Perfect fall day🍂🍃🍁 #fall #fallfoliage #leaves #trees #autumn #nature #foliage #landscape

A photo posted by Dorothee (@no9.dream) on

Stunnah! Took the afternoon to hike Mt. Agamenticus and boy is it gorgeous! 🍁👍🍂#foliage #hiking #yorkmaine #fall #207 #woohoo!

A photo posted by Seacoast 💙 NH + ME (@seacoasttourguide) on

I found it that way. Not that it matters.

A photo posted by Mariah (@caprimariah) on

Fall foliage

A photo posted by Halvard (@frequenttraveler) on

Fall Colors

A photo posted by Michael Bleggi (@able1707) on

www.jamespettitphotography.com Acadia Photography Workshop #acadia #maine #fall #jamespettitphotography #ANP #coastalmaine #foliage #nationalpark #seascape #bassharbor #lighthouse #birch #trail #ocean #downeast #jamespettitphotography From 1915 to 1933, the wealthy philanthropist John D. Rockefeller, Jr. financed, designed, and directed the construction of a network of carriage trails throughout the park. He sponsored the landscape architect Beatrix Farrand, with the nearby family summer home Reef Point Estate, to design the planting plans for the subtle carriage roads at the Park (c.1930).[9] The network encompassed over 50 miles (80 km) of gravel carriage trails, 17 granite bridges, and two gate lodges, almost all of which are still maintained and in use today. Cut granite stones placed along the edges of the carriage roads act as guard rails of sort and are locally known as "coping stones" to help visitors cope with the steep edges. They are also fondly called "Rockefeller's teeth".

A photo posted by James Pettit Photography (@jimpettit) on

Loved seeing all the beautiful #fallcolor in MN this weekend! 🐶🍁

A photo posted by Natalie LaBelle (@natlabs) on

#foliage

A photo posted by Krystal Elizabeth (@livelikeawarrior17) on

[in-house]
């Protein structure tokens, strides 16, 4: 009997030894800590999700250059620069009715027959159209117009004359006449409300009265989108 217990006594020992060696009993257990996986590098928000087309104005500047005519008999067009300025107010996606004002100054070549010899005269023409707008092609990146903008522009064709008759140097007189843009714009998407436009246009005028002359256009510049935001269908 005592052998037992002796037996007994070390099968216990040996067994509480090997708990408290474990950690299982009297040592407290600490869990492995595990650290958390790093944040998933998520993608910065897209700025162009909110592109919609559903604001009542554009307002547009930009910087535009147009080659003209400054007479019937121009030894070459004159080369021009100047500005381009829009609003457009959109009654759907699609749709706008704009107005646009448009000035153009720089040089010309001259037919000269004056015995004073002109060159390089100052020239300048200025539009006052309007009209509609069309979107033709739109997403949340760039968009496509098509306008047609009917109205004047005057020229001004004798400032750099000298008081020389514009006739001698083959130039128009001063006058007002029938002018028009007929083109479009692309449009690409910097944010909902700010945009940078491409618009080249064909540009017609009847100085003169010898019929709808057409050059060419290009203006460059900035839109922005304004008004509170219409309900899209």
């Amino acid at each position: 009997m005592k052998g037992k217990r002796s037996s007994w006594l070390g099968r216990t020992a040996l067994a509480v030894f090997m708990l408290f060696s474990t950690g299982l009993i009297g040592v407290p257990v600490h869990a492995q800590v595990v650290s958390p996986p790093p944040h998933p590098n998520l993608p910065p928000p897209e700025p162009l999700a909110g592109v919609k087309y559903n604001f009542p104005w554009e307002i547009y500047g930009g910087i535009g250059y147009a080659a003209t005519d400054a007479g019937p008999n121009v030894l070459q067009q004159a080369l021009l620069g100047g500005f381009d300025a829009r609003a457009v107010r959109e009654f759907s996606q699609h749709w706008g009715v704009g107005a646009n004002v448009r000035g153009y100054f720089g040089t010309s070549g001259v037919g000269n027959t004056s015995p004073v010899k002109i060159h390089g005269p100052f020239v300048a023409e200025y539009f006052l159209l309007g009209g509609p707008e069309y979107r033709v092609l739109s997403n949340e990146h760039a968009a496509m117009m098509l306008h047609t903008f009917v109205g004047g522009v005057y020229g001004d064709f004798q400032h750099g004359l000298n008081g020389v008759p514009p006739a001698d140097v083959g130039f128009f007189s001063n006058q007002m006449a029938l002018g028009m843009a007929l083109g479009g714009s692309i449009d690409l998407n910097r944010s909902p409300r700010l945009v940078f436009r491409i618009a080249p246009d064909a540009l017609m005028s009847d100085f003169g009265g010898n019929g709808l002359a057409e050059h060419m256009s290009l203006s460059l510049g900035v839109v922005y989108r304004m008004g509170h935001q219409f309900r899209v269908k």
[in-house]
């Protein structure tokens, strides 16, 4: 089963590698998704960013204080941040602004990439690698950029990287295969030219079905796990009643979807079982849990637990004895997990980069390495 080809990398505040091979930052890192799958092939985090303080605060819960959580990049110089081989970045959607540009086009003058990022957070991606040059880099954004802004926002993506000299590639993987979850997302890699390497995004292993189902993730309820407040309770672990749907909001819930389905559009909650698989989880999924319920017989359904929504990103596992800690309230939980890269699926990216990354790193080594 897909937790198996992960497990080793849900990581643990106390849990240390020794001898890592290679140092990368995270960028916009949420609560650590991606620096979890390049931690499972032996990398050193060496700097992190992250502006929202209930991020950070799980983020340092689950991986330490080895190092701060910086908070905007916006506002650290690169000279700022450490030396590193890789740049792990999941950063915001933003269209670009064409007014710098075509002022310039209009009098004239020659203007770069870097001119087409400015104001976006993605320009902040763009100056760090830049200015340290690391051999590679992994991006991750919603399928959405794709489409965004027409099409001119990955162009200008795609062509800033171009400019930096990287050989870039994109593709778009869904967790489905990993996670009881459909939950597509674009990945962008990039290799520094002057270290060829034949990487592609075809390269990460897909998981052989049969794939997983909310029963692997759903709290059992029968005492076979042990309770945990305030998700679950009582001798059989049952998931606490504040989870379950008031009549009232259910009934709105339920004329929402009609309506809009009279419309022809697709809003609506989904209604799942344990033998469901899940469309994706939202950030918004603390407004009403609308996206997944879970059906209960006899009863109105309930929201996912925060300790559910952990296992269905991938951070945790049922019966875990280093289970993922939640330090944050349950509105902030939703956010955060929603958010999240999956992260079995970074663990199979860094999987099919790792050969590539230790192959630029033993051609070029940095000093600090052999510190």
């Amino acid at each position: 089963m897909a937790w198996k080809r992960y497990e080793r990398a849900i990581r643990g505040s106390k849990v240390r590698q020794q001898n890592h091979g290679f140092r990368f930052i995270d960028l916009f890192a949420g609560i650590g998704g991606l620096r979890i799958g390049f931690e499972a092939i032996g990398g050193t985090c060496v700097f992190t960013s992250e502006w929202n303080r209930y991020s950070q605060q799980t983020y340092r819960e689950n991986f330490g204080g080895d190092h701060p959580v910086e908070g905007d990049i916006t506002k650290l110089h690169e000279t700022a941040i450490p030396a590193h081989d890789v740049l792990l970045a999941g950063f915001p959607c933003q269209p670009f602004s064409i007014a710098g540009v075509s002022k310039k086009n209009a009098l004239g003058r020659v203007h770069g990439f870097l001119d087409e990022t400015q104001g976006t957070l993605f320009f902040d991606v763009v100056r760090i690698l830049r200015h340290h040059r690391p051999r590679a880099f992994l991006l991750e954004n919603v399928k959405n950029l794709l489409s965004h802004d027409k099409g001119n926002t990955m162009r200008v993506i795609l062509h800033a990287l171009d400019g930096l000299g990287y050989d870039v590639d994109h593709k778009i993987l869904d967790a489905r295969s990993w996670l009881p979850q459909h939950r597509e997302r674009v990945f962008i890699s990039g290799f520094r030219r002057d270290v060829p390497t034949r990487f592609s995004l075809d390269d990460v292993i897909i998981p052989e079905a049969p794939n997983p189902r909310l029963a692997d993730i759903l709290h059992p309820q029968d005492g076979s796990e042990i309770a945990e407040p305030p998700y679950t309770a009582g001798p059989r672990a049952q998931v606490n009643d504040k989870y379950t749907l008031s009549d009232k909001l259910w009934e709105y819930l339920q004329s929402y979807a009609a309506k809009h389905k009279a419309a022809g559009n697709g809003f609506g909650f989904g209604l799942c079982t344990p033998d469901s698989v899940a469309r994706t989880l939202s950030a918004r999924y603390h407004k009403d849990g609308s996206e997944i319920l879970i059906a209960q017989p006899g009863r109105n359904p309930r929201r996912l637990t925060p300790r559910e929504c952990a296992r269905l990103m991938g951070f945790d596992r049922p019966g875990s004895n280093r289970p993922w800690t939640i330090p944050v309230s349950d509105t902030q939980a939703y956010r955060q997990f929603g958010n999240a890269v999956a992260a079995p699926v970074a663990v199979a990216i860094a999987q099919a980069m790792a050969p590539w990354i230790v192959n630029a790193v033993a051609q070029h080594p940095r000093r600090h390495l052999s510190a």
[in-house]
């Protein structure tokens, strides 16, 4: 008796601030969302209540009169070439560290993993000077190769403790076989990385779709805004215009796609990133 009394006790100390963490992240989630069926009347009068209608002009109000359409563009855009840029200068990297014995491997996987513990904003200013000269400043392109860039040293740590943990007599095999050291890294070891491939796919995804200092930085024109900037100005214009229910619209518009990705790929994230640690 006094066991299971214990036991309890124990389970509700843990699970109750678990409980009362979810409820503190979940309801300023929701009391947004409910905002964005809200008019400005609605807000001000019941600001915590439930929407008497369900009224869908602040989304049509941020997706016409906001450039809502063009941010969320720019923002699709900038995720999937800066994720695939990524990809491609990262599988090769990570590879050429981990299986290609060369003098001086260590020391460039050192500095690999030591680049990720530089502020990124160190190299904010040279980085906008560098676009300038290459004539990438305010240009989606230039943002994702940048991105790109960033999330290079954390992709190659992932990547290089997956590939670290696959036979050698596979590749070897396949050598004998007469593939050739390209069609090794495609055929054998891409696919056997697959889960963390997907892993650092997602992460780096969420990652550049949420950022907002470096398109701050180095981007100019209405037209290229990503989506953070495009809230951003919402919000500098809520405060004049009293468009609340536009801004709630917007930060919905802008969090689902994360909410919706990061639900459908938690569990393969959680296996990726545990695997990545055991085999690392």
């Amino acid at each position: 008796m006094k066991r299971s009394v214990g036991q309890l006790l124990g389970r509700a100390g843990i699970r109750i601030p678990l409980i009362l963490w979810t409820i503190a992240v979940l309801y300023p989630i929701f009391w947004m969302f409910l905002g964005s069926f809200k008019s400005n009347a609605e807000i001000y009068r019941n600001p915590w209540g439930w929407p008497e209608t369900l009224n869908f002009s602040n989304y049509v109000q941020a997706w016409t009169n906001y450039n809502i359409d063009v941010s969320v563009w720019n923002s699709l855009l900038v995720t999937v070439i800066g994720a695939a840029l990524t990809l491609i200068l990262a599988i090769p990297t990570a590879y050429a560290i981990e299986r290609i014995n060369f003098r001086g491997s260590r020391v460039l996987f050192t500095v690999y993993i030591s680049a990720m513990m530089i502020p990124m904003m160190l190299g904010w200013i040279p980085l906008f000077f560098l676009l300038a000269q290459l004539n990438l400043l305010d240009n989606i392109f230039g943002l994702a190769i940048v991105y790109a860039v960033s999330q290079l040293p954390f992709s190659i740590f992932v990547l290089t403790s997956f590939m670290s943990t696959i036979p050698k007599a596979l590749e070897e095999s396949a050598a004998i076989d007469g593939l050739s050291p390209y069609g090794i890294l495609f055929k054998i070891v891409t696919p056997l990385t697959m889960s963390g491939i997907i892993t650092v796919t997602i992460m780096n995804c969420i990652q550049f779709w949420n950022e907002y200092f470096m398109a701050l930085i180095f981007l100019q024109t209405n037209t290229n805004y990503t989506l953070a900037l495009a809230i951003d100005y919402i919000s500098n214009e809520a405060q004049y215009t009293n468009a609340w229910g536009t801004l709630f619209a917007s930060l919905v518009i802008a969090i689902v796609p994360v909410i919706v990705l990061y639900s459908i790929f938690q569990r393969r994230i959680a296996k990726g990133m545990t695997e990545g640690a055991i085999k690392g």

The colorful side of Autumn ❤️

A photo posted by Christina (@mrsberryde) on

Ricker Hill Orchard: Turner, ME.

A photo posted by Alexa King Photography (@alexakingphoto) on

Dogs love Autumn. #golden #retriever #fall #foliage #outdoors #color #dogsofIG

A photo posted by @reganmatthews on

1) Autumn Leaves – It was gorgeous hiking in the North Cascades today! #pnwscavengerhunt

A photo posted by Spenser (@brambleman) on

Looking up!

A photo posted by tanyalias (@tanyalias) on

 

TIME White House

13 of JFK’s Wedding Negatives Have Been Auctioned for $37,000

Wedding Of John F. Kennedy And Jacqueline Bouvier Kennedy
John F. Kennedy and Jacqueline Kennedy outside St. Mary's Church in Newport, R.I., after their wedding on Sept. 12, 1953 Charles F. McCormick—Boston Globe/Getty Images

The images, depicting the newlyweds and the wedding party, were reportedly taken by photographer Frank Ataman

Thirteen original negatives of photographs taken at John F. Kennedy’s wedding were auctioned off on Wednesday for a sum of $37,073.

Boston-based RR Auction said the negatives, which have probably never been published, were sold to a Las Vegas doctor who chose to remain anonymous.

The images show Kennedy and his new bride, Jacqueline Bouvier, cutting their wedding cake and leaving the church, and a couple of others show the entire wedding party posing outside, the Associated Press reported.